UN assessment underway after Antarctica logs highest temperature on record

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Argentine weather scientists have reported a record-high temperature in Antarctica that reached temperatures hotter than Canada on Thursday.

The Servicio Meterorológico Nacional (SMN) recorded Antarctica’s temperature at 18.3 C, which is the highest registered since the station began recording data in 1961. The second-highest was 17.5 C on March 24, 2015, the agency added.

The SMN tweeted a photo of the thermometers at the Esperanza base to display its findings.

The World Meteorological Organization (WMO) is now expected to verify whether the reading would amount to a new record or not.

“Everything we have seen thus far indicates a likely legitimate record but we will of course begin a formal evaluation of the record once we have full data from SMN and on the meteorological conditions surrounding the event,” WMO’s weather and climate extremes rapporteur, Randall Cerveny, said.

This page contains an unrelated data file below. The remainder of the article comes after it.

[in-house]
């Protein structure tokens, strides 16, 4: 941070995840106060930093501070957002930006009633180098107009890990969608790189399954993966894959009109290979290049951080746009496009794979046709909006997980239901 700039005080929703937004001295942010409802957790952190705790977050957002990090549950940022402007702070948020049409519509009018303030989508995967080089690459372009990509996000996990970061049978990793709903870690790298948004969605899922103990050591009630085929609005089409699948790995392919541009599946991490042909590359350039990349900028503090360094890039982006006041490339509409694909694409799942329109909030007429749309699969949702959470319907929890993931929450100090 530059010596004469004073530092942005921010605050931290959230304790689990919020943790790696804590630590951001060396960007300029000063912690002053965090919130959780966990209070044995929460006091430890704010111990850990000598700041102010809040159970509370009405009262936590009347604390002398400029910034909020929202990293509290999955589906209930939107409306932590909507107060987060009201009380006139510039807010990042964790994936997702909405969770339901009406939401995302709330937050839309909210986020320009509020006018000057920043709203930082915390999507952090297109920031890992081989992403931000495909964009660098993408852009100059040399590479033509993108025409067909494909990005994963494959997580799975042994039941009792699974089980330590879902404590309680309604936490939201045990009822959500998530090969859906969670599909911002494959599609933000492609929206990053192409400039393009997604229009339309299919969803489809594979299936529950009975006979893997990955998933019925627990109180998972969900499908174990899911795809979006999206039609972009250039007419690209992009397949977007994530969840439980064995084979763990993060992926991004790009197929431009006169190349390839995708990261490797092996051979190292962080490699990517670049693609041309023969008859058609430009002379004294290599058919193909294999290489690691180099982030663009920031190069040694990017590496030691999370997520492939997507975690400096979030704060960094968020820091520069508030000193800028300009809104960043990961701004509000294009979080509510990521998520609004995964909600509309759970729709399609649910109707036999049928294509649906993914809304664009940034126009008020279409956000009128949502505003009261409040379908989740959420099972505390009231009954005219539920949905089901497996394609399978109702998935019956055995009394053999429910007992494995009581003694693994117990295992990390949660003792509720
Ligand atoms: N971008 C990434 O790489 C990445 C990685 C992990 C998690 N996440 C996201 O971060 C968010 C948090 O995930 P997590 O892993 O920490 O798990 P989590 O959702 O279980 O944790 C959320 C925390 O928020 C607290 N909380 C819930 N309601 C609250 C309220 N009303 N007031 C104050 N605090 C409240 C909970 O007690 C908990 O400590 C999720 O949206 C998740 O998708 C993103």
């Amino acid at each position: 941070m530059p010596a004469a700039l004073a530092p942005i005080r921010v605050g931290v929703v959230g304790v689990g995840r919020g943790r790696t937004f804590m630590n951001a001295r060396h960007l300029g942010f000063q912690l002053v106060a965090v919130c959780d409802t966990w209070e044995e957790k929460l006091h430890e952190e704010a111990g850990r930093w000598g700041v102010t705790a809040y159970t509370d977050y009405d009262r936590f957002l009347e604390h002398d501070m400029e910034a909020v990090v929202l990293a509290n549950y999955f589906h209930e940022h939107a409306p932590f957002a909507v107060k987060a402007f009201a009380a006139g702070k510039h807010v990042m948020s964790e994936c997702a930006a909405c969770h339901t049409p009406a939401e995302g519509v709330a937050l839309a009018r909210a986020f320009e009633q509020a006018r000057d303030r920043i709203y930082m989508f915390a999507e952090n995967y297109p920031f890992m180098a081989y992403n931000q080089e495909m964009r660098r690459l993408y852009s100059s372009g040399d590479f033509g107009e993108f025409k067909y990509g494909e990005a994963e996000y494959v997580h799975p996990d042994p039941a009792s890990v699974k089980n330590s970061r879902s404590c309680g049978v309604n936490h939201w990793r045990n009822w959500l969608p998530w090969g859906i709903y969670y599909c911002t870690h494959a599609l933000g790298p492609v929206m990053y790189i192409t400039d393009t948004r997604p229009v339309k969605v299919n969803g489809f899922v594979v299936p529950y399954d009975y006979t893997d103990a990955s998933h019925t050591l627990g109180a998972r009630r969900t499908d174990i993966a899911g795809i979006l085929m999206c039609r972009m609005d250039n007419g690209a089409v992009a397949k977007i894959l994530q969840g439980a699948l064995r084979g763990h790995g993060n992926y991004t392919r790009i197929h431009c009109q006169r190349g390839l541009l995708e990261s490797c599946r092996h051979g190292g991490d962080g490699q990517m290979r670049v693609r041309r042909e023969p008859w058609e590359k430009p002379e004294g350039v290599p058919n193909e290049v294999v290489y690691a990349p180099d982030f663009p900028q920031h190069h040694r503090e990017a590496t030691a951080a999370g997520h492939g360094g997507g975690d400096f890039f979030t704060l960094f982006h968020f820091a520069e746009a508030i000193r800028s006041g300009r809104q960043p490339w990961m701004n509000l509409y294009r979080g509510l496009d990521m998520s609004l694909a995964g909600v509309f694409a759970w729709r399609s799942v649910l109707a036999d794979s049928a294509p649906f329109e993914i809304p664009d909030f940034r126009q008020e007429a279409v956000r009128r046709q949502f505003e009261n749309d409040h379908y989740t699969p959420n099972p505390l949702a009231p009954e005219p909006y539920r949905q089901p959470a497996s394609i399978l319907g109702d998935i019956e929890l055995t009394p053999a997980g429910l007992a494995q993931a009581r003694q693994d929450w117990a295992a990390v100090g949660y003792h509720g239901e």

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“The record appears to be likely associated with what we call a regional ‘foehn’ event over the area,” Cerveny said, defining it as a rapid warming of air coming down a slope or mountain. (Similar to Canada’s “chinook.”)

According to the WMO, the Antarctic Peninsula is among the fastest-warming regions on Earth, and has warmed almost three degrees over the last half-century.

Some 87 per cent of glaciers along the west coast of the peninsula have retreated over that 50-year span, with most showing “an accelerated retreat” over the last 12 years, the WMO said.

Climate scientist at Victoria University of Wellington James Renwick was a member of the WMO and has verified previous records on the continent.

“Of course the record does need to be checked, but pending those checks, it’s a perfectly valid record and that station is well-maintained,” he told The Guardian.

“The reading is impressive as it’s only five years since the previous record was set and this is almost one degree centigrade higher,” he continued. “It’s a sign of the warming that has been happening there that’s much faster than the global average.”

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The higher temperature, he added, likely coincides with strong northwesterly winds moving down mountain slopes.

On Jan. 27, endurance swimmer and U.N. patron of the oceans Lewis Pugh swam in East Antarctica to show just how quickly the region is changing.

—With files from The Associated Press


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